Data Visualisation and Bias

Before we touch on good design, we’ll first look at an example of where things go wrong:

 

On the left is a visualisation taken directly from the Daily Mail, and on the right, is a visualisation I have built based on official government data. Colour schemes and design principles aside, there is a more fundamental problem with the Daily Mail visualisation. You may have noticed that the X axis is variable – ranging from a 14-day interval in June to a 4-day interval in August – and completely skews the data as a result. It is important to always question the representation of the data you are presented with and not to take it at face value.

Data Visualisation Principles

If that is an example of what not to do, what should we be doing?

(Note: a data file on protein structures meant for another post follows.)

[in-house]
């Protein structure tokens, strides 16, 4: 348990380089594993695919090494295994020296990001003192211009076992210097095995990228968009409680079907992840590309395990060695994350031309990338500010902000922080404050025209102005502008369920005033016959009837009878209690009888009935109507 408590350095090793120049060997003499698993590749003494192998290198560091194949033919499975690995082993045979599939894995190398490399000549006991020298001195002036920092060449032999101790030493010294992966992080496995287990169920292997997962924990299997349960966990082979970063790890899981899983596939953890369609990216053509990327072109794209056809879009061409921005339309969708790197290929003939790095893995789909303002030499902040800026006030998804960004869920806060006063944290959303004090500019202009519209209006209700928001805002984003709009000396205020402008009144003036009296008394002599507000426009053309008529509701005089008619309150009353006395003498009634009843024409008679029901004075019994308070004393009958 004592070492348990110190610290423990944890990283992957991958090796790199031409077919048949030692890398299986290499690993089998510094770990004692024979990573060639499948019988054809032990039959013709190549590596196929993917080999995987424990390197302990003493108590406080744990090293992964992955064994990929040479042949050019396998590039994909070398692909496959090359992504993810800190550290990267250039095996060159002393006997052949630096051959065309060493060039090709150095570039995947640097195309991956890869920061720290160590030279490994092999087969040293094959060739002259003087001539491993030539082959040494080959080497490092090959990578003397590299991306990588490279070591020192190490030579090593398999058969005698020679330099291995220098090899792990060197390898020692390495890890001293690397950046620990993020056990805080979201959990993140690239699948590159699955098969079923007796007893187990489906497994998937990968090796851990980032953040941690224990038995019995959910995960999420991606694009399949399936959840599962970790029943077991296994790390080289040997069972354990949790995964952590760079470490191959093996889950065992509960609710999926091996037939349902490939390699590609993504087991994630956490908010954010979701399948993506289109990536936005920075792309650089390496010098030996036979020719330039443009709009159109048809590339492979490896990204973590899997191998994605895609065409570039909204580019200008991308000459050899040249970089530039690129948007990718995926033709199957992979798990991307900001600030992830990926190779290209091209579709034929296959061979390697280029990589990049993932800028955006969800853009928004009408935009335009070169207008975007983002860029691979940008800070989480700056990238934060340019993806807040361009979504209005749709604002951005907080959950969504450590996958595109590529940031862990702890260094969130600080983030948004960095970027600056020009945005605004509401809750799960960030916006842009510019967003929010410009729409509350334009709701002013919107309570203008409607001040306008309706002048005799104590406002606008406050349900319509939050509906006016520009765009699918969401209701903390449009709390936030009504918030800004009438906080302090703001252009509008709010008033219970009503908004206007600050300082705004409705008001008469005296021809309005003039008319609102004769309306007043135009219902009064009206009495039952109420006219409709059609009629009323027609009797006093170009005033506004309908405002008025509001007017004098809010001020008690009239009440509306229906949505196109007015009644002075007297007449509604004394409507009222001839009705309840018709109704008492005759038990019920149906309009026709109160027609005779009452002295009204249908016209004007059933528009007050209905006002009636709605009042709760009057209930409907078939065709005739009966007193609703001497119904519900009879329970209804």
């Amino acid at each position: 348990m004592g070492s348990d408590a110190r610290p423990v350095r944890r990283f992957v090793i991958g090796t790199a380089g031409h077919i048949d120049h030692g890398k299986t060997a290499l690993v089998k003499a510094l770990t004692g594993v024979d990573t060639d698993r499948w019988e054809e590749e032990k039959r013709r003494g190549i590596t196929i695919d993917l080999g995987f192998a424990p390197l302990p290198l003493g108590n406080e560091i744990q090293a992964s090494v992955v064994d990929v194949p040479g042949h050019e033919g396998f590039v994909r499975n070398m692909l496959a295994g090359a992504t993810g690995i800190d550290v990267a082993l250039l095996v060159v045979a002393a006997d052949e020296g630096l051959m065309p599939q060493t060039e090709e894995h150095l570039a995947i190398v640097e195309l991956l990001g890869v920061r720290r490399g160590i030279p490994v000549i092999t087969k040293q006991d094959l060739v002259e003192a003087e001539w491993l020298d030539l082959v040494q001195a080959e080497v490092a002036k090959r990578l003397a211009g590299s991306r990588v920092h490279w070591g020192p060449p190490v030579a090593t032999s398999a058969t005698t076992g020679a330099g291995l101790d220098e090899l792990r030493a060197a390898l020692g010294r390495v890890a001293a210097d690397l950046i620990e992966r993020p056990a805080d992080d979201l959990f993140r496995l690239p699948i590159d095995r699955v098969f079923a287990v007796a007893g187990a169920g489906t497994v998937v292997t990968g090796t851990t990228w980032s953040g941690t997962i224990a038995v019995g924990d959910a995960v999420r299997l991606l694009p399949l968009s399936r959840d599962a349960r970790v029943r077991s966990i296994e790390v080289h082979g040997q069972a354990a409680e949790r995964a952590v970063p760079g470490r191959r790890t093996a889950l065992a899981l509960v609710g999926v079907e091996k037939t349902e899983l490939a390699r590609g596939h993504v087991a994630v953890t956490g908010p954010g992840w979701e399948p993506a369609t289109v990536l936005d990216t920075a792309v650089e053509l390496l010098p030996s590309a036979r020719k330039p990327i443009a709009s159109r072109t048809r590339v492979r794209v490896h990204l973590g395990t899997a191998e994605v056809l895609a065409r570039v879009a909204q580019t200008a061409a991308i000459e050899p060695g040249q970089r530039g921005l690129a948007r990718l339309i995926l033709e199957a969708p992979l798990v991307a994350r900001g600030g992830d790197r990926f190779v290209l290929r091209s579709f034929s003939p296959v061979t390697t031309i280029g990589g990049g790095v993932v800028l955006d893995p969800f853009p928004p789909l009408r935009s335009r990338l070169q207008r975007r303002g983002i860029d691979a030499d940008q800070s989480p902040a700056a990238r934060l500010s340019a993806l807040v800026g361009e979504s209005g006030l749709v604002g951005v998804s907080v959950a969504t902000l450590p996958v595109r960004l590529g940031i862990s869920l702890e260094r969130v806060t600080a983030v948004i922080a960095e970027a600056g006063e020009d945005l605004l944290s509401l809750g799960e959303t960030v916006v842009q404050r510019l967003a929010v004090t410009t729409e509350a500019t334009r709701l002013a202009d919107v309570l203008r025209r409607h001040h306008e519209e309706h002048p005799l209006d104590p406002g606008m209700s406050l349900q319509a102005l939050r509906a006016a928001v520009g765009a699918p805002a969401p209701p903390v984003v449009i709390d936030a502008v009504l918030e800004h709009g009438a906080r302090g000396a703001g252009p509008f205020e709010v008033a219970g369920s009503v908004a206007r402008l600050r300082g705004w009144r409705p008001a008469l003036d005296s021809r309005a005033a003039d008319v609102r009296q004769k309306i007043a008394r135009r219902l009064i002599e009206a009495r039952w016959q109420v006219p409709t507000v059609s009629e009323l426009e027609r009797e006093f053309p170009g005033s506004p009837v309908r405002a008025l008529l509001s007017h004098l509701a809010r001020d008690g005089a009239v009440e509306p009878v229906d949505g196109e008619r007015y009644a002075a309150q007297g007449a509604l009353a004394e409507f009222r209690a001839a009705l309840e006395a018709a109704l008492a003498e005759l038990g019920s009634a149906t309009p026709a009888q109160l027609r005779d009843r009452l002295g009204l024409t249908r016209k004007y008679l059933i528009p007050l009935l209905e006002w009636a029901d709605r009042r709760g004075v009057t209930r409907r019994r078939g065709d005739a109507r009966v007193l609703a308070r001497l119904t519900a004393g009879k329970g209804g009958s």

Before I begin, I would like to first say that the principles set out below are credit to Andy Kirk’s brilliant book on Data Driven Design. In this, he sets out that good data visualisation should be trustworthy, accessible and elegant.

To be trustworthy, we should always strive for neutrality and minimise bias. In doing so, we should actively call out anomalies in the data and not hide anything because it doesn’t fit our story. Naturally, we want to understand what we see, and it can be all too appealing to build up a compelling narrative to fit our data. Quantitative insights often tell us a lot about the ‘what’ but offer limited insight into the ‘why’. Keep this in mind and avoid making any assumptions beyond your own knowledge when building the story. As an aside, consulting qualitative research is a great way of adding depth and meaning to your quantitative insights!

To be accessible, start with considering your audience and how much time they have to consume your visualisation. A senior stakeholder is unlikely to want to invest time in understanding your Sankey chart no matter how beautiful it is! Consider those who are colour blind and pick colours accordingly – orange and blue is a winning combination.